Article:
Jockeys in Summit Spotlight
This week, the Welfare and Safety of the Racehorse Summit brought new suggestions and recommendations to light to create a safer environment for horse racing. Over the years horses have been the main focus of the summit, so as to prevent deaths on the racecourse and provide equine athletes with the health and safety measures they deserve. However, at the latest summit the idea of creating a jockey injury database was brought to the forefront for serious consideration. By creating such a database, members of the summit hope to be able to find solutions to offer a safer environment for jockeys.
In the year 2006 a great debate was sparked by the tragic breakdown of champion race horse Barbaro. When statistics were requested in regard to general injuries on the racecourses, none could be provided, which led to equine injury database being created. This database is supported by 86 racecourses that regularly send through the relative information to keep the database updated. When looking at injuries suffered by jockeys, it was found that since 1940, 128 jockeys have lost their lives to the sport and approximately sixty jockeys are living with spinal cord injuries and brain injuries suffered while racing. There is a Permanently Disabled Jockeys Fund that provides these jockeys with a small aid fund, but members of the summit are hoping that more can be done. It is believed that by creating a database on jockey injuries, investigating the causes of the injuries and trying to find safety measures to reduce injuries, it will be possible to create a safer workplace for both horses and jockeys. Equine Medical Director (California Horse Racing Board), Rick Arthur, commented that assessing the risks faced by jockeys and horses is vital to establish safety precautions, saying: “Identifying where the risks are so that you can hopefully develop strategies to reduce that risk.” He went on to say: “That’s what all this is about, whether it’s risk to jockeys or risk to the horses.”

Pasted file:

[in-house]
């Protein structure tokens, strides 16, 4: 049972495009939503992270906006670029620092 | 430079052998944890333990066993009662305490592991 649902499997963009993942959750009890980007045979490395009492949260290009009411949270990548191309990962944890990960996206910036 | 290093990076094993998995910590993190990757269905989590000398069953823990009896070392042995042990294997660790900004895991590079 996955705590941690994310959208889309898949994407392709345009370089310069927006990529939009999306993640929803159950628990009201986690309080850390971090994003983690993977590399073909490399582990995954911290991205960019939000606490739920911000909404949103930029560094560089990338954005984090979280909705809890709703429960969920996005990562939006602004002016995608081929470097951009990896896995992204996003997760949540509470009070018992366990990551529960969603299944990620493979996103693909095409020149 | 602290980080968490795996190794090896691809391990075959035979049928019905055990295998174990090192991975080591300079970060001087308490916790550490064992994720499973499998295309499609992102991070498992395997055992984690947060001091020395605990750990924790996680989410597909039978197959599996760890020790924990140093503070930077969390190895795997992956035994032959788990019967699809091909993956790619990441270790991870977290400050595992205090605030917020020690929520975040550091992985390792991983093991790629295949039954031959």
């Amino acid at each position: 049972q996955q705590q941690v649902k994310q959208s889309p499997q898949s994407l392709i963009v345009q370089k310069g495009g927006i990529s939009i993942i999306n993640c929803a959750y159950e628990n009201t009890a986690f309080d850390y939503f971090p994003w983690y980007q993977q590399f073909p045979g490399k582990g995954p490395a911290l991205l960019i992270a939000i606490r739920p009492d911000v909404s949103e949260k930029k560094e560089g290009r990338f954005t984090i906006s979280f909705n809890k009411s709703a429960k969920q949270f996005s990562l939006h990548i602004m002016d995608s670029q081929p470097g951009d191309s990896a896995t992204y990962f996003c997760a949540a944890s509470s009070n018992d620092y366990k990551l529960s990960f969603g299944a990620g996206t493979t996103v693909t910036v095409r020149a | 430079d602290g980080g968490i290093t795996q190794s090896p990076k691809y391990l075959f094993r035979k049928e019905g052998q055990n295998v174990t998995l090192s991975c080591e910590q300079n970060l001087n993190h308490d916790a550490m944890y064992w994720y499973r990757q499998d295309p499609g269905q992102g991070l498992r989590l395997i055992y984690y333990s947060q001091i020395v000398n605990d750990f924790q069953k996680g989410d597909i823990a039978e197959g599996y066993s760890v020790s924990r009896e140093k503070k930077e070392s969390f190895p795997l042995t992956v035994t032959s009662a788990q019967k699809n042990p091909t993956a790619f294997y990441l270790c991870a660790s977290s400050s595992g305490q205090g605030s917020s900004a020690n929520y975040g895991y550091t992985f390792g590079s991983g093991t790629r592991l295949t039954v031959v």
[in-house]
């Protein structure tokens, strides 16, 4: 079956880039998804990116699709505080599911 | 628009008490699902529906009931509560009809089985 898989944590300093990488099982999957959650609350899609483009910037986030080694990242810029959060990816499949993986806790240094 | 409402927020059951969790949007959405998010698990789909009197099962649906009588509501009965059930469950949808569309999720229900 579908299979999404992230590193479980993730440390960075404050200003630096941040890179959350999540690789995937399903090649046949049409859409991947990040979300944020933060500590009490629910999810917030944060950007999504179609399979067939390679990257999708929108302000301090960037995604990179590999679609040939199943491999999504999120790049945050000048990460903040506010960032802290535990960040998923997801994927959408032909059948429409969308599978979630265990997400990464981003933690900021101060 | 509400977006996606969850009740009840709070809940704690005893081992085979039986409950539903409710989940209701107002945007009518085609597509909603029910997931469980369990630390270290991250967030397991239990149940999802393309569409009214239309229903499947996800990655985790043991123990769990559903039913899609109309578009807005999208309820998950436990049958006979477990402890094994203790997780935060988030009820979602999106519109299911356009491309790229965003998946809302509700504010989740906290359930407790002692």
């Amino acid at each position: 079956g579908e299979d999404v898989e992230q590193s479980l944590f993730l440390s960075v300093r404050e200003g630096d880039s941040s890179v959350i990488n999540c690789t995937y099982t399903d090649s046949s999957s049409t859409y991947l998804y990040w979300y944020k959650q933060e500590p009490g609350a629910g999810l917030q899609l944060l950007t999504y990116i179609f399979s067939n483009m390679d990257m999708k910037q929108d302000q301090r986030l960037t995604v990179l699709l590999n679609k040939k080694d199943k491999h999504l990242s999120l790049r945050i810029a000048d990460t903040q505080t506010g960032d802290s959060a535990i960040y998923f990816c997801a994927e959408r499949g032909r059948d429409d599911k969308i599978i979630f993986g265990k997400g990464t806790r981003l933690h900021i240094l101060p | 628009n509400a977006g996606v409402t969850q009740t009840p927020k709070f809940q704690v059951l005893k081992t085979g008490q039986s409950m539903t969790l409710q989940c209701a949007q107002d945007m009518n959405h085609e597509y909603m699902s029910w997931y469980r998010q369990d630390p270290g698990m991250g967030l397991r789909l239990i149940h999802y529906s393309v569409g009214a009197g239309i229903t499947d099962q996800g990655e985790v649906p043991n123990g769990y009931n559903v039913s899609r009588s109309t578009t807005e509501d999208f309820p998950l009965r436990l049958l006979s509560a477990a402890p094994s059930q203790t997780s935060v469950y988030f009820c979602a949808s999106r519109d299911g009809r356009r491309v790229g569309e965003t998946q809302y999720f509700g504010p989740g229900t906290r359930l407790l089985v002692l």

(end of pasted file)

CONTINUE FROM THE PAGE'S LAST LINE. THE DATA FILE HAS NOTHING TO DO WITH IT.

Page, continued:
Other issues raised by the summit included working with racecourses to find alternative retirement solutions for racehorses to avoid slaughter, the establishment of medical and rescue facilities and creating a program especially to assist retired horses.